Monday, March 1, 2010

Nearly Finished Business

My mother and father in 2008
Today is March 1st, my parents’ 51st anniversary.  Not a happy one this year.  My father is 92 years and 341 days old.  Sometimes I think he is holding out for March 25th, his 93rd birthday, to die, like Shakespeare: appearing and disappearing on the selfsame day.  Although I doubt he actually knows what day it is anymore.

But today, for the first time in two weeks, he recognized me!  He woke from a nap and I heard him stirring, I went into his room and sat beside him, cupping his head in my hand.  He turned toward me and his eyes connected with mine and I saw the spark, there again, if just for an instant.  He lit up, he smiled.  “Hi, sweetie”: the first clear words I’d heard from him in ages. 

It was only for a moment, I lost him again a few clock ticks later but it was enough for today, maybe forever. 

When so much is lost, tiny things become huge, a singular moment containing in it a lifetime of love that is still there, inside of me, inside of him.  He may never find it again.  For me it will remain always.

When his worn out and straining heart finally, fatally stops, the rhythm of our lives, our love, his fatherness to me, my daughterness to him, will go on in mine.  I suppose this is why we have children, to pass on the love that is too big for one old heart to contain.   

People have asked how I can so calmly and sanguinely go about this strange business of helping my father out the final door.  How I can talk about it and even make jokes, how I seem able to be ready to let go.

It’s because I no longer need my parents to be my parents.  There is nothing more I need from them, other than just to be, until they can no longer do that.  I don’t even really think of them as parents, more like these sweet old people that I seem to find myself lovingly taking care of; my strange, large, extra children.

Years of therapy, becoming a parent myself and time, just plain old time, has wrung all the angst out of my relationships with them.  I have un-made my hot buttons, they can no longer be pushed. 

We have no unfinished business, my parents and I.  What ever my parents may have done or not done, all the unforgivable moments of my childhood have long been forgiven (except for them giving up a rent controlled classic 8 room apartment on Riverside Drive, and I’m almost over even that).  I am not waiting and longing for withheld love to come un-dammed, or explanations that have not yet and will never come.

They are who they are, they did the best they could, they loved me with all their hearts, and now we are this: a daughter taking care of her childlike parents, who need her now as much as she needed them then, as a mewling babe.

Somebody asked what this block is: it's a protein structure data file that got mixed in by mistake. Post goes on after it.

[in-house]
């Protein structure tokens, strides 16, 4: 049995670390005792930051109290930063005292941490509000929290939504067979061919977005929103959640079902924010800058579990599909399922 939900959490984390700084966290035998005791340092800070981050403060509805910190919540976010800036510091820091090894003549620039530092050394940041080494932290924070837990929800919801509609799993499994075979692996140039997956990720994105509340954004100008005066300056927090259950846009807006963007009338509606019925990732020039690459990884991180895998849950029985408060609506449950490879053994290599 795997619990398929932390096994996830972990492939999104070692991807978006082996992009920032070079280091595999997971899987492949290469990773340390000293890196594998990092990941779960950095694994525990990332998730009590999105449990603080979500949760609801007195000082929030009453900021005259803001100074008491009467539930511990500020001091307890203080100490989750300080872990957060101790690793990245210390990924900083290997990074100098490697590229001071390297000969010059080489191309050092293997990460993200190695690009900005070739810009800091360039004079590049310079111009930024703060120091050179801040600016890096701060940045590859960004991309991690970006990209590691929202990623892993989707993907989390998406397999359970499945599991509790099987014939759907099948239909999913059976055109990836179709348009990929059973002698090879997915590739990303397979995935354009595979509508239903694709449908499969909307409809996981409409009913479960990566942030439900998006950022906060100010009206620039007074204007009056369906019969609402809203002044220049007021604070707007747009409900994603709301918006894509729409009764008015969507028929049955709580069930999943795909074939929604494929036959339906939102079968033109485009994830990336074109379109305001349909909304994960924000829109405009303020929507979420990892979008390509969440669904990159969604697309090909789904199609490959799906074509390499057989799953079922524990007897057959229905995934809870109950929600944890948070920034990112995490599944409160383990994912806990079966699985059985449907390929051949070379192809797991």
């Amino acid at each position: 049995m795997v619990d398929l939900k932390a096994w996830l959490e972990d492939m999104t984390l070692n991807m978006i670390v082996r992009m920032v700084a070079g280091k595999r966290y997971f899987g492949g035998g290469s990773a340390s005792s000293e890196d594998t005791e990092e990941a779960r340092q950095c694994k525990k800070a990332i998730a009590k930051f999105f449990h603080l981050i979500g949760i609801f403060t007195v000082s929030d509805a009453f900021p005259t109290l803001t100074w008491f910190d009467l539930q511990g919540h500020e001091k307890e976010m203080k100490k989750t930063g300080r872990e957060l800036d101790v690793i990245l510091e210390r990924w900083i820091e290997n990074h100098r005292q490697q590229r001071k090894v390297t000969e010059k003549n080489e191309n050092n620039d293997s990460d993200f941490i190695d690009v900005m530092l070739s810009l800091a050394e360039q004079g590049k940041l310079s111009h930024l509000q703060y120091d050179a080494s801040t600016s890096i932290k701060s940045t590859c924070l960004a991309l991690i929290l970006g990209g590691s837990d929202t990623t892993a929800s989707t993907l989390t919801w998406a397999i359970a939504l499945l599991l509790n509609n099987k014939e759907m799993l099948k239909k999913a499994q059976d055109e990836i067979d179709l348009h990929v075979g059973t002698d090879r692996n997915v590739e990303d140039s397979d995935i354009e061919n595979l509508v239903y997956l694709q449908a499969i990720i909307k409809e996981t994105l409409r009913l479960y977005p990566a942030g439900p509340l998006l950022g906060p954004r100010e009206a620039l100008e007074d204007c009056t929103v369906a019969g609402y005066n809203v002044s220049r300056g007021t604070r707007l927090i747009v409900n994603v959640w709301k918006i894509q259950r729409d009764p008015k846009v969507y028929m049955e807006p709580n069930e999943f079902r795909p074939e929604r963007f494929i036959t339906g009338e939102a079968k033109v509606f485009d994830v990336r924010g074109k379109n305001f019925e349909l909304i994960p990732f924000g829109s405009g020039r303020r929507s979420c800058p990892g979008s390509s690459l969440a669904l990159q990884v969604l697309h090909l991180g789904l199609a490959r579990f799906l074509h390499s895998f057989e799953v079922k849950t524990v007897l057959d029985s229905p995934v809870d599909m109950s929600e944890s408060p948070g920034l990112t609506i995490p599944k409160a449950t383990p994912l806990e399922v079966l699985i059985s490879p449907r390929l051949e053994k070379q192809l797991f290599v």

I don’t think I could have done this, in this way, if I had not myself become a mother some years ago.  Holding my infant sons, holding my frail failing father, is all of a piece somehow. 

It is such a cliché to talk about the circle, the cycle of life, until you are deep inside it, and then it is clear.

The circle is a sphere, it rings like a bell, it beats in rhythm, the rhythm of a heart, many hearts; some new and giddy young and strong, some old, enlarged, faint and fading: the hearts, the hearts, the hearts of my family.

Soon we will be one less.

Soon we will go on.


  1. Written beautifully from the heart!

  2. I finally sat down and read your blog from the first entry to the last. To me it felt like being a child again and being read to by a teacher--from a book you know and love. I hear your voice, I feel everything you are feeling, and I only hope that I handle it with half as much grace when it happens to me.

  3. Quite lovely. Thanks for sharing this.


  4. Oh my heavens. Your writing is like a gift. This was absolutely superb. I am so sorry for your pain.

  5. This is my first time on your blog (over from the Fibro) and I am just blown away by the beauty in your writing. I will have to read forward now. x

  6. So sad, and yet so wonderful that there was no unfinished business between you and your father. The circle of life indeed.

    Thanks for Rewinding at the Fibro this week.

  7. Love this piece, so beautifully written. I feel this way about my mum - sometimes I think I won't have any more children just so I will have room for her to be my extra-child when the time comes.
    Your dad was lucky to have a daughter as loving and strong as you. x

  8. This made me a bit teary, but I loved when you said: "When so much is lost, tiny things become huge." It's so true. I am glad you have no unfinished business. I'm going to prowl around your blog a bit now. It's lovely.

  9. Varda, calling on from Allisons Pink Fibro. I have goosebumps. And envy at your familial peace.

  10. Wow - this really got to me. Hit me in the heart. So beautifully written. I'm one of the sandwich generation too - parents both in their mid 80s, my father has advanced dementia.

    It's so wonderful that you can see the whole. The ebb and the flow of life. I'm not quite there yet but this help. Thank you.

  11. There is so much truth in what you say so eloquently. My dad is now eighty and has had two heart episodes recently and I have had to think about what life would be without him. I am at peace because the last time I visited him in New Zealand I got to tell him that he was the best father I could ever have had and that seemed to settle all that fatherly business! Now I can just love him. My mum seems to have an eternal fount of youth or a supply of mexican jumping beans...she is so energetic still.


I am so sorry to have to turn word verification back on, but the spam-bots have found me - yikes!